Leading professional development, I’ve been wrestling with ways in which to encourage teachers to engage with research that leads to effective practice. There are a number of barriers to this, such as:
- lack of time;
- articles that present from one perspective
- inaccessible articles that are not written with teachers in mind (this is often because they originate from outside of education);
- articles that don’t have practical implementation in mind;
- poor research that may be based upon a flawed methodology or too small a sample size to make generalisations.
I know from experience during many hours spent in the library , that finding good research is tricky. This term, we have tried the journal joust: introducing teachers to articles and asking them to explore them and then share with the rest of the team.
I chose five articles:
- Great Hinge Questions. Dylan Wiliam
- Strategies for making learning last. Daniel Willingham
- Do they hear you? Hattie et al
- The flipped classroom. Turan Goktas
- Why is it so hard to teach? Daniel Willingham.
It’s important to note that my own biases led to this selection, as well as the strategic needs of the organisation. The central theme of the articles was feedback. To start the first session, the first page of each articles was cut into quarters and each participant given a section at random as they entered. This randomly(ish) assigned them to a group and allowed them to start a conversation around the article.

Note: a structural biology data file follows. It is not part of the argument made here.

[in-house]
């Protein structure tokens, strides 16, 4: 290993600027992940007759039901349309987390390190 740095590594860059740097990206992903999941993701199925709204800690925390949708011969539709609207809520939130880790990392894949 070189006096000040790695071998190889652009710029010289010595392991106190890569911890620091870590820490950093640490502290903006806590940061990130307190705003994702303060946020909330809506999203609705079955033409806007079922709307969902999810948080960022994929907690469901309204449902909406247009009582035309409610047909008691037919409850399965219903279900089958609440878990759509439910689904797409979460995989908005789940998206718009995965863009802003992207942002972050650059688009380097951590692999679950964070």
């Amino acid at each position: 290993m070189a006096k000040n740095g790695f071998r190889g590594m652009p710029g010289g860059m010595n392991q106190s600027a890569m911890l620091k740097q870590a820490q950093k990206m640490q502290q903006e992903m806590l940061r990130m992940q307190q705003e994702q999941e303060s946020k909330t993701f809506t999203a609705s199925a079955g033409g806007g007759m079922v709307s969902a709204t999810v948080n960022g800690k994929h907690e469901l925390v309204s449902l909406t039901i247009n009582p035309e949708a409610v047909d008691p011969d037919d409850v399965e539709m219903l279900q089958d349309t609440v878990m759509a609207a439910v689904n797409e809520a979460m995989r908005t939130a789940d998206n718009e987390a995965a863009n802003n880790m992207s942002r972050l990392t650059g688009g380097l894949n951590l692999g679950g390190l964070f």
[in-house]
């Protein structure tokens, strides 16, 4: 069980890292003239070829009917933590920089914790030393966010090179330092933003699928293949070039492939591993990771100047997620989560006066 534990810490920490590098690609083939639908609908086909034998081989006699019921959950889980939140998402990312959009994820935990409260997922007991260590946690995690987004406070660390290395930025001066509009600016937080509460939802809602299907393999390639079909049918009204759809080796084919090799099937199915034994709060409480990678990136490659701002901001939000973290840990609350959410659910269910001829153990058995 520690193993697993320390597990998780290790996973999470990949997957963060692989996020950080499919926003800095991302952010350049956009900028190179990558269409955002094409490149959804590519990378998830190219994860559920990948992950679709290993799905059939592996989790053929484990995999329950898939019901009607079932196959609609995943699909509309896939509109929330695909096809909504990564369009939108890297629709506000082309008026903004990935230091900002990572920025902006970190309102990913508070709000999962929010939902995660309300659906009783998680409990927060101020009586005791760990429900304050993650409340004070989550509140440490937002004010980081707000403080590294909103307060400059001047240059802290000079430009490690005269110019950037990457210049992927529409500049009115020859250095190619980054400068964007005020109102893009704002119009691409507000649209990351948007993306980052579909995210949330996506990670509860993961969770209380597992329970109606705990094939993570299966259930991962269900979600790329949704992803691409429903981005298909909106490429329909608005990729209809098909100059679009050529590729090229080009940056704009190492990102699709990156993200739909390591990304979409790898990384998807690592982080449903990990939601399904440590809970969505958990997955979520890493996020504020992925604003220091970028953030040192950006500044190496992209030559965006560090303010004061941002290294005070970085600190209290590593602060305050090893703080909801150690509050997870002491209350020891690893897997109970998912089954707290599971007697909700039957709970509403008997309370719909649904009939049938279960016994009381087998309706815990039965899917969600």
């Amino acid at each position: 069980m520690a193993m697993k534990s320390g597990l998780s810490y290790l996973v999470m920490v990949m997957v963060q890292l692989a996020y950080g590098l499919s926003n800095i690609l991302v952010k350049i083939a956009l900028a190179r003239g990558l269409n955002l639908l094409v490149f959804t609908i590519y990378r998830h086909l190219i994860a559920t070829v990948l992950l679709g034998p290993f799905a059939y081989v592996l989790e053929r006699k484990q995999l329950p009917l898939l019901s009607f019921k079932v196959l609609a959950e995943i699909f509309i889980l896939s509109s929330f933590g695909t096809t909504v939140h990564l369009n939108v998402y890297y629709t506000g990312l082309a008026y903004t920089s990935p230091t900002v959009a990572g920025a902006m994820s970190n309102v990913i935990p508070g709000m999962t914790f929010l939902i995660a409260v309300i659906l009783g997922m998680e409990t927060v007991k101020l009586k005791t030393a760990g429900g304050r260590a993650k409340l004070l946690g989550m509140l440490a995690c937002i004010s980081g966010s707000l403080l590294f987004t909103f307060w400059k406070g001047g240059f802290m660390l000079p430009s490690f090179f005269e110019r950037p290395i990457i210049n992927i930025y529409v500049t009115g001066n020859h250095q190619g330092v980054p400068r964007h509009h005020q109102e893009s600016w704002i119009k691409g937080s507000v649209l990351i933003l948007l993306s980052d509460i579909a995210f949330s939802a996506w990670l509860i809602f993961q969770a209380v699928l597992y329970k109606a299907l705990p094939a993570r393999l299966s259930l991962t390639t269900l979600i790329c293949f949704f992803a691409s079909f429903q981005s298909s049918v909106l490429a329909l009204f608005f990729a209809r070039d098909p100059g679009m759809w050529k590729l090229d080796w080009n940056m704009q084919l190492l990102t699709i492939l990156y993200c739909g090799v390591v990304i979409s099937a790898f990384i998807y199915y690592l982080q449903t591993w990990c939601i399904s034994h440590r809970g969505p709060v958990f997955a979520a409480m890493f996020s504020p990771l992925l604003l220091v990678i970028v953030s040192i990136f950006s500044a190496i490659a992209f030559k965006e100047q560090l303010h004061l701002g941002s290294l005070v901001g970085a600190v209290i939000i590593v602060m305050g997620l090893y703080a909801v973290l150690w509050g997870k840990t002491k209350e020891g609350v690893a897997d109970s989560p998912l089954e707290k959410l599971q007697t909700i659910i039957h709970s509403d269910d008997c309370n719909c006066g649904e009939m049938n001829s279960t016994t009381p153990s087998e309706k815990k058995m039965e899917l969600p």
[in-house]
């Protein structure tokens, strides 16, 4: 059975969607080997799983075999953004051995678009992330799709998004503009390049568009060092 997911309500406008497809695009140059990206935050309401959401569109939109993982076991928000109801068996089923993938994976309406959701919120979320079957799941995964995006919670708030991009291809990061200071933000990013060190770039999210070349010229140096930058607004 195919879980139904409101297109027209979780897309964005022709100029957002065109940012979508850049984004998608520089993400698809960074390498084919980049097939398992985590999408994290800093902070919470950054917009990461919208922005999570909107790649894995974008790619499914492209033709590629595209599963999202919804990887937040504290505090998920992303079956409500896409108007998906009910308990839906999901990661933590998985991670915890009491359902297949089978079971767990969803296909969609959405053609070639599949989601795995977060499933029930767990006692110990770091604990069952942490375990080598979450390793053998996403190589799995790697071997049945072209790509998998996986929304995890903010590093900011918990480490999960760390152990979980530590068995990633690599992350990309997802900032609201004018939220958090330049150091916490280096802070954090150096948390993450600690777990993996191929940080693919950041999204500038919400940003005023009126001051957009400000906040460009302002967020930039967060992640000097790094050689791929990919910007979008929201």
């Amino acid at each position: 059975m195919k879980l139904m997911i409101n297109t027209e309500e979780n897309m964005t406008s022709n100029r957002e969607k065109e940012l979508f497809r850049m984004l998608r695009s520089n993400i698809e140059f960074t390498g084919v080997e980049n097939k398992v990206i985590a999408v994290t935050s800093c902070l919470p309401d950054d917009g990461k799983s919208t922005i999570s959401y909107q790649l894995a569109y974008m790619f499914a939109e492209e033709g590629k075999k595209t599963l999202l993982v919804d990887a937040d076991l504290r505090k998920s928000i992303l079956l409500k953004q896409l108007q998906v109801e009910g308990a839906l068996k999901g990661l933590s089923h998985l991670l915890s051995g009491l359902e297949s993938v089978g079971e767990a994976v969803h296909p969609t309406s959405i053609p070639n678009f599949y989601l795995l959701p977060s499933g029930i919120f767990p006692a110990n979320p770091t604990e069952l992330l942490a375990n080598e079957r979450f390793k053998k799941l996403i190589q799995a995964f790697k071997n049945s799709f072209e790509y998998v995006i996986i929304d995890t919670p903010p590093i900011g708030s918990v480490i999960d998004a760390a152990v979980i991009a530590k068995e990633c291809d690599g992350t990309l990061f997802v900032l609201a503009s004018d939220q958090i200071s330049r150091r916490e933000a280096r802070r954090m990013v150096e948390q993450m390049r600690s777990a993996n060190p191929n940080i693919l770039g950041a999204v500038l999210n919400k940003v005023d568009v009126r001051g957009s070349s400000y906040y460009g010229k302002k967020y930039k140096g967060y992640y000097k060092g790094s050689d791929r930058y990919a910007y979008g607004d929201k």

The main task was to read the full article and then:
- Summarise the main thrust of the article.
- Identify any practical implications to our teaching as an organisation.
- Comment of the design of the task.
After three weeks, we convened to hear the chats (a mixture of presentation styles). An unintended consequence was that teachers, whilst working together, also found out about new teaching techniques and found other research that provided the counter claim or critique of the assigned article.
Overall, although there can be improvements (mainly more time), this approach trusts teachers to find out what works (baring in mind that in our context, outcomes are fantastic) and shows the value of research by giving time. If we are to trust teachers, although there is room for a research lead, effective practice should also be allowed to develop as a grass roots approach, rather than a top down imposed set of ideals. Indeed, if staff are encouraged to challenge policy decisions, based upon research, then that is a healthy place to be.